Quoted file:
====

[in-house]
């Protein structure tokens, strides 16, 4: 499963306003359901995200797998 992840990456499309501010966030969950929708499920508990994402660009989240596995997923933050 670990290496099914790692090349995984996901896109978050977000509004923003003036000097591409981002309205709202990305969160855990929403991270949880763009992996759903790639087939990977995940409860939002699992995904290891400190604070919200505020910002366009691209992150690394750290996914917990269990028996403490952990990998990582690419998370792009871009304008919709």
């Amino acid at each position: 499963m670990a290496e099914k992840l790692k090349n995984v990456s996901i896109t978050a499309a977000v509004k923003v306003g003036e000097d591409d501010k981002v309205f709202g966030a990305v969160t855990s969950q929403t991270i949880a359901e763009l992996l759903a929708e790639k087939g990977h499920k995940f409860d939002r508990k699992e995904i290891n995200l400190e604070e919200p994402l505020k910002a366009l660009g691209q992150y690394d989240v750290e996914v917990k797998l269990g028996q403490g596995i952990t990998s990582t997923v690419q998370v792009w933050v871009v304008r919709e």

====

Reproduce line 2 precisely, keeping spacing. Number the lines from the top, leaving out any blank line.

């Protein structure tokens, strides 16, 4: 499963306003359901995200797998 992840990456499309501010966030969950929708499920508990994402660009989240596995997923933050 670990290496099914790692090349995984996901896109978050977000509004923003003036000097591409981002309205709202990305969160855990929403991270949880763009992996759903790639087939990977995940409860939002699992995904290891400190604070919200505020910002366009691209992150690394750290996914917990269990028996403490952990990998990582690419998370792009871009304008919709």